1. Question:

    Sometimes I read, that swap is not necessary when there is enough ram in the maschine.
    what is enough ram?


    1. “what is enough ram?”

      Depends on what you’re doing. If you’re doing video editing, I’m not sure it’s possible to install enough RAM to prevent swapping…I hear video editors suck up RAM like it’s going out of style :-) But for typical uses (web browsing, e-mail, social media, watching videos and the like), a machine with 16 GB probably isn’t going to swap any, and you might even be able to get away with only 8 GB. Programmers tend to like 32 GB or more…compilers are also notorious for sucking up RAM, and when you’re compiling a program, the less the machine writes to swap, the faster the program compiles. And believe me…compile time is a **big** deal :-)


      Greetings, entity from another place…hope you’re enjoying your visit. And if you are, don’t come to Edmonton, Alberta, Canada…unless, of course, you actually **like** snow :-(

  2. @dragonmouth:
    The ratio depends on the amount of RAM, in the old days when you had little RAM it was set to 1.6*RAM = SWAP
    When you have a lot of RAM and you only need SWAP only for emergency when you for a short while may run out of RAM you may only need 0.2*RAM = SWAP. If you want to hibernate a laptop then you may want to have at least 1.2*RAM = SWAP
    So it’s much up to what you want to do with the computer and with how small SWAP you feel safe with.

    It’s the amount where when you do use your machine with extreme memory usage without anything swapped out into the SWAP, then you have enough. There ain’t a number on it as hos you use your computer ain’t the same way as I use mine.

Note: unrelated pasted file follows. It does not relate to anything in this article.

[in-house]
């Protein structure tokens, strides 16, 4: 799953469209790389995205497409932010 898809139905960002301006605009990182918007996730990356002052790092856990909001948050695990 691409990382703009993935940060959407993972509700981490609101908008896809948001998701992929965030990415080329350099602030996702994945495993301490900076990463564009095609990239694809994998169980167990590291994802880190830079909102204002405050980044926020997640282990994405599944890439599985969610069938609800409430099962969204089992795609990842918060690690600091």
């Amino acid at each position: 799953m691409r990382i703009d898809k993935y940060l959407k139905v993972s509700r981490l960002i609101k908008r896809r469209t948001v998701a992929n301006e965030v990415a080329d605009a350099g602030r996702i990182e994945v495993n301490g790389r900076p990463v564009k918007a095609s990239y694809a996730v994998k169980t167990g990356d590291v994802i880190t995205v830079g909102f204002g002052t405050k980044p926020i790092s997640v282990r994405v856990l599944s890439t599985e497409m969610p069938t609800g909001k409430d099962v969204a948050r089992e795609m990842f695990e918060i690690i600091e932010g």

@Matthew Muller:
    You forgot to mention that SWAP-file is slower than SWAP-partition as the first one has the overhead of the file system and you need to be able to access it before you can wake up your hibernate machine.

  3. Kazaam has posed the question, “what is enough ram?”

    Enough RAM is enough RAM for all the memory demands of the processes running at any one time so that the process memory does not have to be “swapped” out of RAM to disk to allow something else to be run.

    Your question is almost similar to “how long does a piece of string (or rope) need to be?”

    To which the answer is “long enough for the purpose which you intend to use it”.

    If you only live on the 2nd floor of a building, your rope only has to be long enought to reach the ground from the window, but if you intend to do mountain climbing it must be much longer.

    Similarly if you are just running some mundane tasks such as web browsing and e-mail, then 4 GByte of RAM is probably enough, but if you intend on doing extensive video editing or running some large databases or running lots of Monte Carlo calculations, you will need significantly more.

  4. “This has a number of drawbacks, such as space if you have a a smaller disk on an older computer, or if you are using an SSD on a newer device”

    It should be noted that in either of these circumstances, a swap file is as much a “problem” as a swap partition. The swap file still takes up space on the hard drive, just like the separate partition did. And with an SSD, it doesn’t matter if it’s a file or a partition, data is still being written to the device, slowly wearing out the cells…meaning that the only real solution is to put the swap partition/file on a separate hard drive. Which is actually a good way to make use of older, smaller hard drives :-)